Bridge Between Advanced and Emerging Countries

Korea called on to play central role in supporting emerging countries with its development experience














"Global Korea 2010," an international forum on 'global partnerships in a reshaping world' held its meeting on Feb. 24 in the Dynasty Hall of Hotel Shilla hosted by the Presidential Council for Future and Vision and the National Research Council for Economics, Humanities and Social Sciences.
The global event's organizers included the Korea Institute for International Economic Policy, the Korea Development Institute and the Korea Institute of Finance, and its sponsors were the Prime Minister's Office, the Ministry of Strategy and Finance, the Ministry of Foreign Affairs and Trade, the Ministry of Knowledge Economy and the Presidential Committee for the G-20 Summit.
The international academic forum took place on the occasion of President Lee Myung-bak's two years in office as of Feb. 25, with many world-renowned scholars and economic experts from around the world invited to the meeting as moderators, keynote speakers and panelists including Dr. John Thorton, chairman of the board of the Brookings Institution; Dominic Barton, Worldwide Managing Director, McKinsey & Co.; Professor Eisuke Sakakib Ara of Waseda University in Tokyo; Dr. Ken Rogoff of Harvard University; and former Swedish Prime Minister Hans Goran Persson, among others.
"Korea should show its leadership in the world as a country that managed to rank among the world's advanced countries in the shortest possible time and act as a bridge between advance and emerging economies," was the consensus among the world-renowned scholars and economic experts gathered in Seoul for the global forum.
At the session on the outlook for Korea's economy in 2020 from an international viewpoint, Korea should be central to Asian partnerships and solidify its cooperative ties with China to help the growth of the economies in the Asian sphere, they said.
Justin Yifu Lin, senior vice president and chief economist of the World Bank, said Korea should reflect the voices of developing countries at the G-20 Summit, utilizing its particular development experiences and it should put the green economic stimulus strategies on the G-20 Summit agenda, adding that the world has too many facilities with the possibility for double dip and the use of exit strategies could come early.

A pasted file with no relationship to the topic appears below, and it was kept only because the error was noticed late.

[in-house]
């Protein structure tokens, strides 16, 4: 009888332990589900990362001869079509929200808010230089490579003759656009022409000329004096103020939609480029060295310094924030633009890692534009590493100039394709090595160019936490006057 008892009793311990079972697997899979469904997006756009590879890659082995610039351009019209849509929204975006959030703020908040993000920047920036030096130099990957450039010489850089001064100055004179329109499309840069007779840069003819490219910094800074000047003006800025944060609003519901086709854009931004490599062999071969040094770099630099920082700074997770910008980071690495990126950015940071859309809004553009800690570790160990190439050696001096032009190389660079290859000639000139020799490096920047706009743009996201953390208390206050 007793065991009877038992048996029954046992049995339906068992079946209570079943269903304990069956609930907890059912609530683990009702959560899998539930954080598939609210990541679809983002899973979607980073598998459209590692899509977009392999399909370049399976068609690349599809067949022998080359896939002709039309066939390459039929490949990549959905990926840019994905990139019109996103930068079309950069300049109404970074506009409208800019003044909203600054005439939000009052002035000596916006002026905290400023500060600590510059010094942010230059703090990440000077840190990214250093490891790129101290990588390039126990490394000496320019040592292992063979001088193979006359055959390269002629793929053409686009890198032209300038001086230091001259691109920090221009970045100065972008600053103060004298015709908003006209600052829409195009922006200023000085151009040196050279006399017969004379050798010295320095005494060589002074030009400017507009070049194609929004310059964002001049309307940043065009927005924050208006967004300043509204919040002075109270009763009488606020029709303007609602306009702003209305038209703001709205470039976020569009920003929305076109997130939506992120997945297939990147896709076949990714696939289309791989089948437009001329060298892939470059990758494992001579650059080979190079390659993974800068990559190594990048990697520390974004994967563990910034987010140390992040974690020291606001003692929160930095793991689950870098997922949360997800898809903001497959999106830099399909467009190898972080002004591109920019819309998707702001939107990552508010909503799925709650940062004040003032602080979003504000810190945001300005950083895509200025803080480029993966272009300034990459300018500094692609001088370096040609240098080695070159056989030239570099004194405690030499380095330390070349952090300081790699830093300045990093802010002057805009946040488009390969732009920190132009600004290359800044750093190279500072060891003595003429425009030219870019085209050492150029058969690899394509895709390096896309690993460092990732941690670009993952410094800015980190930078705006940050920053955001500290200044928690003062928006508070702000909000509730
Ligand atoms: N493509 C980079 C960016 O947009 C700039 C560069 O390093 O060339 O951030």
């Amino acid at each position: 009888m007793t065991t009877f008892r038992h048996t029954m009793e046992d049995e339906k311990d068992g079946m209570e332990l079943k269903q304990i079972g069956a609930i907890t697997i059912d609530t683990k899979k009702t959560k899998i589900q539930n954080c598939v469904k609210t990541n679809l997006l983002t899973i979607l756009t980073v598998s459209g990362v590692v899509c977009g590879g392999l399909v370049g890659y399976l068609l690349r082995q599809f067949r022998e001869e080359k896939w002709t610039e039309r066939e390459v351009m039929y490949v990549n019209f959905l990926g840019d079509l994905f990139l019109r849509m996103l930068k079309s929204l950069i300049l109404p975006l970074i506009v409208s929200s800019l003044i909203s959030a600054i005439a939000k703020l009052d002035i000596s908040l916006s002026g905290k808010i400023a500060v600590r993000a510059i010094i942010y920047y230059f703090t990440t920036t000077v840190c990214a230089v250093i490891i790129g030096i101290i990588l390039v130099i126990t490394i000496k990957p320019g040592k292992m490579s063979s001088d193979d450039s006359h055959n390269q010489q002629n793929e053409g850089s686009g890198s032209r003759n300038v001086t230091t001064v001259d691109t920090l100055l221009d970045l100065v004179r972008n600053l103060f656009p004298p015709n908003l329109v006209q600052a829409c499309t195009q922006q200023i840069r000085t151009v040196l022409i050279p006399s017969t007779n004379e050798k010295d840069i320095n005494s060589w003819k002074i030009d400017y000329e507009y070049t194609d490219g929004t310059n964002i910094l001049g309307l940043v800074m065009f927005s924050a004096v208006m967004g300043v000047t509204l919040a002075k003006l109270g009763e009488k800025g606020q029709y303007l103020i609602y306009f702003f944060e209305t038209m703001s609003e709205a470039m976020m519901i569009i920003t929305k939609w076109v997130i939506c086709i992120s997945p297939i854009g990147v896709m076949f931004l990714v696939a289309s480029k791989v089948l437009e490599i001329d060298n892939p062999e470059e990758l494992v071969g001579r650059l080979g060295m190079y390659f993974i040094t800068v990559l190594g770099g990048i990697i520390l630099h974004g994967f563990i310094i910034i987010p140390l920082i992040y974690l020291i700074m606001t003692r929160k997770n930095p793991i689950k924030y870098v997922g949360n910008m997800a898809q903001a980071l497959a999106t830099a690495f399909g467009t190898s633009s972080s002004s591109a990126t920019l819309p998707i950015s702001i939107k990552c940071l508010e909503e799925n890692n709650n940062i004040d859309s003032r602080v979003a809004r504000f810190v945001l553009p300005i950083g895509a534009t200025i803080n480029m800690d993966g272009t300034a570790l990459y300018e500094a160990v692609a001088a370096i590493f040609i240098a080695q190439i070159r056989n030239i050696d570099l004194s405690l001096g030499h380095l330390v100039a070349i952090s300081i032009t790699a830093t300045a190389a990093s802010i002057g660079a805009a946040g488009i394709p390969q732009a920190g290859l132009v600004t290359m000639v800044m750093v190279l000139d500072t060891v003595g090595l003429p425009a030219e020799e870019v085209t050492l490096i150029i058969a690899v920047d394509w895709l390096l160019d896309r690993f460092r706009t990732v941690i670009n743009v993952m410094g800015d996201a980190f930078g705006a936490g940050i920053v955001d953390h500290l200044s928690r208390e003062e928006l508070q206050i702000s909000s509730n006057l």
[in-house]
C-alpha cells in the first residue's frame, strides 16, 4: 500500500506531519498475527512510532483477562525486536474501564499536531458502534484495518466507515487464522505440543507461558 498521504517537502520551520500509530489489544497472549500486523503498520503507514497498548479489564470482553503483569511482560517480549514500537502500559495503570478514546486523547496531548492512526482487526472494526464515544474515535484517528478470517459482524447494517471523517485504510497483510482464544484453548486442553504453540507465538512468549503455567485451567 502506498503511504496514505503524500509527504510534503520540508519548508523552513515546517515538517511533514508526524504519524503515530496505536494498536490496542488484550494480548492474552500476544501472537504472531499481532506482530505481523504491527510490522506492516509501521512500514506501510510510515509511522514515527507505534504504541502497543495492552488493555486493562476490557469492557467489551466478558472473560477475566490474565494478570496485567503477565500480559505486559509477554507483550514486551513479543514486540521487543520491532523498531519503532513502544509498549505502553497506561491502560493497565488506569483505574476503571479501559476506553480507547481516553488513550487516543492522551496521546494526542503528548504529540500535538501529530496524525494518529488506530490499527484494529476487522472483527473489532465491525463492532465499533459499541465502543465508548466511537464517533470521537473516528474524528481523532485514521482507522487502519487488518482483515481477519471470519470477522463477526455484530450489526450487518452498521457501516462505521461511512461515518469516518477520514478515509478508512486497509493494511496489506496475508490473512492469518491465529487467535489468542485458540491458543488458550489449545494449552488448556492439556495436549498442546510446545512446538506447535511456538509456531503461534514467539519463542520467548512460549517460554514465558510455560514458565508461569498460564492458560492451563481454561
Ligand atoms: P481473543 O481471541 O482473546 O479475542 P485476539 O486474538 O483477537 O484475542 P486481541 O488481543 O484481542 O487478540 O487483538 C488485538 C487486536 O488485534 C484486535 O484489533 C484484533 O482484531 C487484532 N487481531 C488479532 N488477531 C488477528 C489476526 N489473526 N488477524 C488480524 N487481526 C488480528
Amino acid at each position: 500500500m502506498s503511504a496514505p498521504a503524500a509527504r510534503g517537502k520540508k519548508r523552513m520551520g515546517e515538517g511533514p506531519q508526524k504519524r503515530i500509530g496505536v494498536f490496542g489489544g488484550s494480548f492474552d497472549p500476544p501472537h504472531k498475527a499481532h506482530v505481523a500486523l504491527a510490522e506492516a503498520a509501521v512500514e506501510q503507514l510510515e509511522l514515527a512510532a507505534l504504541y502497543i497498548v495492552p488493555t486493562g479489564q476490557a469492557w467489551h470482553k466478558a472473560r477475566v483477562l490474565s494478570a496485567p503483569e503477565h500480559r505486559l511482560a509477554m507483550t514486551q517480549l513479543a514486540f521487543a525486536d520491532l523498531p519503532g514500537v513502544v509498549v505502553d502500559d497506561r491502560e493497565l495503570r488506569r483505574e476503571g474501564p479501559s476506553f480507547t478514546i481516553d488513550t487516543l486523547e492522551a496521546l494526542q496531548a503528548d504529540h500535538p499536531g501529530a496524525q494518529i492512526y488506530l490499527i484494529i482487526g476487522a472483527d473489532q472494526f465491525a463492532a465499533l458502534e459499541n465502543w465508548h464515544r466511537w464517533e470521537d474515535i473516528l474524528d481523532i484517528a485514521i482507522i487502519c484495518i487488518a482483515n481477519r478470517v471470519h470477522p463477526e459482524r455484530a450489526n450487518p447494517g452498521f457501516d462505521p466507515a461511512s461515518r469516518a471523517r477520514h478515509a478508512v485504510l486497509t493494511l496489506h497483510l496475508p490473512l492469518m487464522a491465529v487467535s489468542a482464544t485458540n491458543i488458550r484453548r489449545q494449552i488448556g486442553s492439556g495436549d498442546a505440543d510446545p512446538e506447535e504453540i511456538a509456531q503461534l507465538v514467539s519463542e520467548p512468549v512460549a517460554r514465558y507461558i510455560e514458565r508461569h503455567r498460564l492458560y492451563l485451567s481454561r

The Chinese World Bank official said stimulus packages would increase national debts, but it would help economic growth if they are managed right in terms of quality and reduce debts as tax revenues increase. In the case of China, it should stop speculative investments, as they are feared to result in a substantial jump in housing prices.
Professor Ken Rogoff said Korea, as chair nation of the G-20 Summit in November, should make sure that the summit will not be a meeting of political initiatives. He said the summit meeting is so large that it will require means to manage it successfully by seeking ways to set up the secretariat, the use of the International Monetary Fund and the operation of small committees so that the summit would be further developed.
The Harvard professor warned that Korea has a leveraging problem, saying that corporate and government debts in 2008 came to 370 percent of GDP according to a McKinsey report, making it one of the Asian countries with credit problems and, thus, it must take its time in launching an exit policy.
Regarding Korea's financial regulations, international financial regulations don't have to be applied across the board, but they should be applied all the same for global multinational financial institutions, meaning that Korea's financial system has room to mature further.
Thierry de Montbrial, president of the French Institute for International Relations, said crises from excessive debts are often found in the history of financial crises. He suggested at the upcoming G-20 summit that participants should try to seek joint exit strategies for the global economic crisis, a global imbalance that created the international deficit for the United States and accumulated surplus for China and there must be a strengthening of international financial regulations to make global finance transparent.
De Montbrial called on Korea to take on a central role in the partnership between advanced and emerging countries, especially non-G-20 countries, to help them understand what the global issues being dealt with at the summit are and to aid in relations between the international financial organizations and the G-20 member countries as chair nation of the G-20 Summit in November. nw

President Lee Myung-bak speaks at Global Korea 2010, an international forum on global partnerships in a reshaping world, in Seoul on Feb. 24.

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